It’s Slinky, it’s Slinky. For fun it’s a wonderful toy.
It’s Slinky, it’s Slinky. It’s fun for a girl or a boy…
— Television advertising jingle
Inducted into the National Toy Hall of Fame in 2000 and named to TIME magazine’s list of the 100 Greatest Toys of the last 100 years, Slinky was the result of an accident.
World War II was raging across the globe in 1943 when Naval engineer Richard James began working on creating springs that could better cushion sensitive equipment on ships at sea. One day, he accidentally knocked one of the springs off a shelf and was amazed to see it “walk” its way down to a stack of books and then to a tabletop before landing – coiled – on the floor in an upright position.
Believing that the springs would make a great novelty toy, James demonstrated one for his wife Betty, who christened it Slinky for its sinuous movement and shushing sound.
Several months were spent refining the product before the couple used a $500 loan to have a local machine shop manufacture 400 Slinkys – a 2.5-inch-tall stack of coiled Swedish steel – which they hand-wrapped in yellow paper and priced at a dollar each.
Marketing the new toy was met with some indifference by toy stores, but in November 1945, Gimbels in Philadelphia allowed the couple to demonstrate the toy using an inclined plane set up in the toy department.
They sold out within two hours.
Richard James soon developed a machine that could turn out a Slinky in seconds, and the couple set up shop in Albany, New York, as James Industries. In 1952, they expanded their product line with the introduction of Slinky Dog, followed later by such toys as Slinky Train and Slinky Worm.
The new toys were based upon a suggestion by Helen H. Malsed of Washington State. Malsed had sent the Jameses a letter and drawings describing the proposed toys, and the couple were so impressed that they helped her obtain a patent, and paid her royalties of $60,000 to $70,000 per year for 17 years.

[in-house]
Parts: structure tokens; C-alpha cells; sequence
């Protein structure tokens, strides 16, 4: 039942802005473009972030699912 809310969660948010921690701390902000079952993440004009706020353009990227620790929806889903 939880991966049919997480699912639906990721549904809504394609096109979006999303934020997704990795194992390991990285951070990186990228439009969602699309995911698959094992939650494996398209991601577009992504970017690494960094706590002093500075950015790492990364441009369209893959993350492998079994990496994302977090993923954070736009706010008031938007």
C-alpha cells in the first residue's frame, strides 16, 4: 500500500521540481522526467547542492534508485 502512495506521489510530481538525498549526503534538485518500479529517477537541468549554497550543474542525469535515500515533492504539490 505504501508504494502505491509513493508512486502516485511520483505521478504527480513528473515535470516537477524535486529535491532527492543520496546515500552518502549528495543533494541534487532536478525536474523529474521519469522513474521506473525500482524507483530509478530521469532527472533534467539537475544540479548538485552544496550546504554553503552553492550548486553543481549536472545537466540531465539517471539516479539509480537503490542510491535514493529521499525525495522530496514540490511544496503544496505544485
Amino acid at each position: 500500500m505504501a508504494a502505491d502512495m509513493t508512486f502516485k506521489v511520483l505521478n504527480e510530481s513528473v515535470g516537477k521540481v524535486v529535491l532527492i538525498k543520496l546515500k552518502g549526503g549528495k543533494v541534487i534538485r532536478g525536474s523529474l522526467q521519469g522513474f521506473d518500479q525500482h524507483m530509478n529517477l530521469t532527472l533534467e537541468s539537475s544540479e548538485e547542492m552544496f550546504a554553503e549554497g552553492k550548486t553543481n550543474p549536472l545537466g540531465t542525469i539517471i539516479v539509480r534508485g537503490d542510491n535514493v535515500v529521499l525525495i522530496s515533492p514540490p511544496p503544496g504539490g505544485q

In 1960, Betty James took control of James Industries when she and Richard divorced. In 1962, she commissioned the Slinky jingle – the longest-running jingle in television history – for the company’s commercials; moved the company to its present location in Hollidaysburg, Pennsylvania, in 1964; and continued to expand the company’s offerings, all while sticking to her desire to keep Slinky toys affordable.
Plastic Slinkys, available in a rainbow of colors, made their appearance in the 1970s, and there were a number of color variations of the company’s pull-toys, but the original Slinky Dog had been retired for several years by the time Pixar redesigned the toy for its first Toy Story movie, released in 1995. Betty James very much approved the changes – she felt the new version was much cuter than the original – and her factory issued 825,000 of the new-design Slinky Dogs. The entire run sold out before Christmas.
Betty James retired and sold the company in 1998, and passed away at the age of 90 in 2008, but the company she founded with her husband 75 years ago is still going strong.
Considering how popular Slinky toys have been, it should not be a surprise to discover that they’re also popular among collectors, though values in the secondary markets can be quite modest. The original steel Slinky sold in the millions (250-300 million to date), so specimens, even with an original box, can often be acquired for just a few dollars, and most other items – including the Slinky Dog Toy Story tie-in with original packaging – usually fetch less than $30.
On the other hand, harder-to-find pull-toys from the 1940s, 1950s, and 1960s – such as a turquoise-blue Hippo, a Slinky Worm (Suzie), and Loco, the Slinky Train – can sell for $40+ if in good condition. Include mint or near-mint original packaging and the price can rise to $200+.
This also applies to pull toys made by other manufacturers such as Wilkening Mfg. (Philadelphia/Toronto) to whom the Jameses licensed their patents. Wilkening produced the Mr. Wiggles line including Mr. Wiggle’s Cata-puller and Mr. Wiggle’s Leap Frog. Though they don’t appear to have survived in as many numbers as Slinky-branded toys, prices for these items are still highly dependent upon condition.
Would like to find out more about this memorable collectible? Check out the resources listed below, and
“Slinky Innovators: The James Family,” by Lee Slater (Amazon.com)
ALL-TIME 100 Greatest Toys (TIME Magazine) – Click on each toy for information and photos.
Classic TV Commercial 1960s – Slinky #3 (Youtube) – We remember this one!
The Department Store Museum: Gimbel Brothers (The Department Store Museum) – For those who’d like to know more about Gimbels, and for those who’d like to just stroll down memory lane, don’t pass up this beautiful site.
Just Play Acquires Slinky and Shrinky Dinks Brands (ToyBook.com) – News includes reopening of long-time Hollidaysburg, PA manufacturing site.
Slinky (National Toy Hall of Fame) – Brief, but interesting history.